2 Replies
                1. re: ttoommyy

                  To add, that $5 pizza pan can have a hole drilled and heat resistant handle added for another couple bucks.
                  Great use of the pan displaced by a pizza stone.

                2. I've been impressed at the relatively standard sizes among pans and lids. The 9.5" lid that came with an 8-qt stock pot fits a medium skillet and a large saucier. The 7.25" lid that came with a 2-qt saucepan fits a small saucier. So I expect you can find a lid that fits without spending much.

                  1. I use my frying pan for steaming asparagus (laying it flat on a metal steamer insert) so a lid is essential. Other than that I cannot think of any dish I cook in the frying pan that I cover. But I also have a sautée pan (i.e., with deeper, straight sides than a frying pan), which is my go-to workhorse for lots of my cooking and I'd be lost without a lid to it.

                    15 Replies
                    1. re: masha

                      I use my frying pans as saute pans, so a cover is essential. I suspect others do too.

                      1. re: ttoommyy

                        If you don't have a sautee pan, I agree. But I really urge you to get a true sautee pan. I got one about 10 years ago and it has become the most used pan in our kitchen. I do not know how we got on without one. Got my 20-something son one for Christmas last year, and his says the same thing.

                        1. re: masha

                          Never even crossed my mind to buy one. I've been cooking quite successfuly for over 30 years never having used one. I will look at them though next time I find myself in a kitchen store, out of curiosity if for nothing else. Thanks. :)

                          1. re: ttoommyy

                            Ironically, the sautée pan for my son was an afterthought. He'd asked for a new skillet to replace the cheapo one he'd bought when he was first setting up his kitchen. I was in BBB and they had a 3-piece Calphalon set, consisting of a skillet, sautée pan, and lid that was a terrific buy (this one http://www.bedbathandbeyond.com/produ...) so I bought it instead.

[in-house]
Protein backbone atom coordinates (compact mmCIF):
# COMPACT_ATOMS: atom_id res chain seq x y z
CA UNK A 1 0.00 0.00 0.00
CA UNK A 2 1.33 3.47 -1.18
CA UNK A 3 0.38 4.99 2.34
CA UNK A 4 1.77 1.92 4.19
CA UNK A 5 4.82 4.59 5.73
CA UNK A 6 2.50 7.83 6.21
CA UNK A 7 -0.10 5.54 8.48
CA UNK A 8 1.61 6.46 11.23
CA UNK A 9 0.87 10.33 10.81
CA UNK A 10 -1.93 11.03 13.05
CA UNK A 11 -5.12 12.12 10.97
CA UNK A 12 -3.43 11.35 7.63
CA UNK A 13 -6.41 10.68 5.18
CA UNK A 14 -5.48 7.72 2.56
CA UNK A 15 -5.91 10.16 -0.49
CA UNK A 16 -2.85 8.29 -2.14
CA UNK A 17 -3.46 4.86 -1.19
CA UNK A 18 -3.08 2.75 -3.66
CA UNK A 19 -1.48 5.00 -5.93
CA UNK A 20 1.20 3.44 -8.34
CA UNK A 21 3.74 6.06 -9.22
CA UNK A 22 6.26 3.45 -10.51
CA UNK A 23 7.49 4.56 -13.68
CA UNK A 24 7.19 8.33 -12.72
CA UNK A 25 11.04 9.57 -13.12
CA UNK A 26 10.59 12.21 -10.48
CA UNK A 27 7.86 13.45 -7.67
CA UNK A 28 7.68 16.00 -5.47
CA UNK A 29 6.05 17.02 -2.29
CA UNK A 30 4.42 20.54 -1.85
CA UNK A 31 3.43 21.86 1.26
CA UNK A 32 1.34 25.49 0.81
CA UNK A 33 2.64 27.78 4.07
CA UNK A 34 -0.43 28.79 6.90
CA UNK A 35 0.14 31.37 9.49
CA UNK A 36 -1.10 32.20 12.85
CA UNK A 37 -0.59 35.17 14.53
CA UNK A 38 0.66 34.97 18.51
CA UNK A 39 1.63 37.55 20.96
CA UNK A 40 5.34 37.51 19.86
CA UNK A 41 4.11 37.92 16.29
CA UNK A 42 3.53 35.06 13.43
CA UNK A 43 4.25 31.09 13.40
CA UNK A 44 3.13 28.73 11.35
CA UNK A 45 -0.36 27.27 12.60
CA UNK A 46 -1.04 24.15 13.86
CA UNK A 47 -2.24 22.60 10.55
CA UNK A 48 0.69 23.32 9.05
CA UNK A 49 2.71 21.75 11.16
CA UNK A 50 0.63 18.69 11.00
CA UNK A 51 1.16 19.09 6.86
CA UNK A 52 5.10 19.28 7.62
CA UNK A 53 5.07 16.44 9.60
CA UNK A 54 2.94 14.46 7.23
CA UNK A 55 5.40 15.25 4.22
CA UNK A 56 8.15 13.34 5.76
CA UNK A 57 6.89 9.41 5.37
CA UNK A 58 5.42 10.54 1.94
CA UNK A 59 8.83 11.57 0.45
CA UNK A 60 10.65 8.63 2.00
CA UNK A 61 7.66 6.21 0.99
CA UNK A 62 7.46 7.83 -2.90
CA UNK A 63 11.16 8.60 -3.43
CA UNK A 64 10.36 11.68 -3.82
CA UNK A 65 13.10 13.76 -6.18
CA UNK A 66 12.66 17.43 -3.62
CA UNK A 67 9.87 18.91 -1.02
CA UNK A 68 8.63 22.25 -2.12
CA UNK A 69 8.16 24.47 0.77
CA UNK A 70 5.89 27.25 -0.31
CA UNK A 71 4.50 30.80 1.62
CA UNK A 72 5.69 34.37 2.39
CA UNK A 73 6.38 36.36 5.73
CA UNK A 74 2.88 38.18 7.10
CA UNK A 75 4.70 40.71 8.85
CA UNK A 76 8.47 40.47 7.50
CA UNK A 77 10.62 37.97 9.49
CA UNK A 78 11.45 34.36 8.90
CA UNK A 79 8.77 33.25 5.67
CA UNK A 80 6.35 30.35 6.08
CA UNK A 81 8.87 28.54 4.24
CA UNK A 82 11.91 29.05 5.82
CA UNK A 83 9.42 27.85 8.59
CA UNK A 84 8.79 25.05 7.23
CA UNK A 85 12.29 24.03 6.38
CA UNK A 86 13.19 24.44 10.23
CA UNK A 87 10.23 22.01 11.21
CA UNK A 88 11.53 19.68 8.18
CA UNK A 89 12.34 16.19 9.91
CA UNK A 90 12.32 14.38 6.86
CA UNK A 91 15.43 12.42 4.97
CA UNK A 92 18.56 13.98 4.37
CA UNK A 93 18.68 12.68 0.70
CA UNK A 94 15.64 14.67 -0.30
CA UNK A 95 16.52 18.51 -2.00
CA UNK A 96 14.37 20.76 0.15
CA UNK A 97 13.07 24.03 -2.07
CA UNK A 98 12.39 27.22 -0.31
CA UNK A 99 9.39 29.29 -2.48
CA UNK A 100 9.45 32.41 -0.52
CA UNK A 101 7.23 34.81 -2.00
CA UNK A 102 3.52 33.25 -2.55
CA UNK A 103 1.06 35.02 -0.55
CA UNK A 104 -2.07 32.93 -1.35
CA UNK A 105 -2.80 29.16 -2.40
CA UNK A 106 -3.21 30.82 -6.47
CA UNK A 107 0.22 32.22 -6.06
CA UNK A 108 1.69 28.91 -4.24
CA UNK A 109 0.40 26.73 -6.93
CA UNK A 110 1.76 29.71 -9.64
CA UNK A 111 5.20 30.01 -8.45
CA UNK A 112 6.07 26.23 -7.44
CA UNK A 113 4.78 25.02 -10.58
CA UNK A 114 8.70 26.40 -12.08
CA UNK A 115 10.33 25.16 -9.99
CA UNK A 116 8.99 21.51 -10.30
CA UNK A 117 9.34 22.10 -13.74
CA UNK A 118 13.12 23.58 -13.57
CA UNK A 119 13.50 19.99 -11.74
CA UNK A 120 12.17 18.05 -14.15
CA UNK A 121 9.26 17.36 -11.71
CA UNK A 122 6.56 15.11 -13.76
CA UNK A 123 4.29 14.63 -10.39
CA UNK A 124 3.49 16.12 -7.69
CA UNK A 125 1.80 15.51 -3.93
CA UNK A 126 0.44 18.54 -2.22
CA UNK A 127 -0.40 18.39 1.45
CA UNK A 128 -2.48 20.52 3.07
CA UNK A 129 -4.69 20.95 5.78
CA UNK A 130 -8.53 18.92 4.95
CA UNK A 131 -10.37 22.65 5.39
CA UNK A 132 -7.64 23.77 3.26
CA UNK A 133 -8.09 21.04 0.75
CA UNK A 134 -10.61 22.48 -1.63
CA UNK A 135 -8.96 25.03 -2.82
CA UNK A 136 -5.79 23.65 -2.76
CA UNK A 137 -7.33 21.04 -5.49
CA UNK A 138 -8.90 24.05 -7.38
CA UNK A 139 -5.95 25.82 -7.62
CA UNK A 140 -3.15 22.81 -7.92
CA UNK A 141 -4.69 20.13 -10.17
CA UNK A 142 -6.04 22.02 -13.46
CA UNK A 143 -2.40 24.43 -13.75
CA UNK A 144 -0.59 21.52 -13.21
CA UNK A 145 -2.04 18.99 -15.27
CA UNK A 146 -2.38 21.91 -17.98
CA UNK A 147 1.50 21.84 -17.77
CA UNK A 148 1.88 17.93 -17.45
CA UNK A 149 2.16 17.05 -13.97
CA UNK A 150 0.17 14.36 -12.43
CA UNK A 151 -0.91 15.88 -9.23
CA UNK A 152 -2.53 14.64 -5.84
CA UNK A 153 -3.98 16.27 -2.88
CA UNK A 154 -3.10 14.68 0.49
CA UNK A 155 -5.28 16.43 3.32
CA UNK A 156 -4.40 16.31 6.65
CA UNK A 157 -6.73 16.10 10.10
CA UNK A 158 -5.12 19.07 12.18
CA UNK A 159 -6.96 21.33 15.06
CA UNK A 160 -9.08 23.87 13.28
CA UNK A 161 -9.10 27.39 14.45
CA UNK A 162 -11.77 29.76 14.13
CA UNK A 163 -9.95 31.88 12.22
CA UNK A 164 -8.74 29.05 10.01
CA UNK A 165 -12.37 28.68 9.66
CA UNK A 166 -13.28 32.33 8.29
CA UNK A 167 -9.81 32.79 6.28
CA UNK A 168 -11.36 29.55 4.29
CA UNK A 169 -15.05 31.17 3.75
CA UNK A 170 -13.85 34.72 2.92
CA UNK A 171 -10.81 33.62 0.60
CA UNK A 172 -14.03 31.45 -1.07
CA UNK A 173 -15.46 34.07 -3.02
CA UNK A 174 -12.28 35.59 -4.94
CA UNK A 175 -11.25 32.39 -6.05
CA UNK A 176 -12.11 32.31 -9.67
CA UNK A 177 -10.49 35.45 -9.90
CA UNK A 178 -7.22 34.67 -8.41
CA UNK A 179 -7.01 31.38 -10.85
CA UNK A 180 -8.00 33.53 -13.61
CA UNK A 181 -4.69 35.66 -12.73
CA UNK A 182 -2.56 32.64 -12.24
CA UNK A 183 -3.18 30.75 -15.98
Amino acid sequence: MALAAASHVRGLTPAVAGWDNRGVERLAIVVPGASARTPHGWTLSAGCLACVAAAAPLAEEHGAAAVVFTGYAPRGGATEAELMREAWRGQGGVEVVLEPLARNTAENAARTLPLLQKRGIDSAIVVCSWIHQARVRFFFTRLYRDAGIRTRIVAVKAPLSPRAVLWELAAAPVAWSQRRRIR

My sautée pan is 5 quart so, in addition to using it on the cooktop for things like curry and risotto, it gets used for braises and similar dishes that start on the cooktop and then go in the oven. Works better than a Dutch oven for brisket, for example, because of the larger diameter.

                            1. re: masha

                              So, if I understand correctly, a saute pan is not really for sauteing; at 5-qts. It sounds more like a pan for braising, making stews, etc. No?

                              1. re: ttoommyy

                                It's got sides that are about 4 inches high, so much lower than a saucepan or Dutch oven, but higher than a skillet. We use it a lot for recipes that start with sautéing, but then have other ingredients (e.g., sauces) added, where you might overflow a standard skillet. So, for example, I use it to make dishes like chicken picatta or other recipes that start with sautéed chicken breasts. It's also the pan we use to sautee fish (e.g., for fish tacos). As noted above, it's our pan for risotto and curry too. It's ideal for any recipe where you want a fair amount of surface area, so that ingredients are not on top of each other, but where you need more height than an omelet pan or skillet. It's also the best pan for making latkes (potato pancakes) as the high sides keep the splatter of oil to a minimum.

                                At 5 qts, mine is pretty large. Most people probably use a 3qt.

                          2. re: masha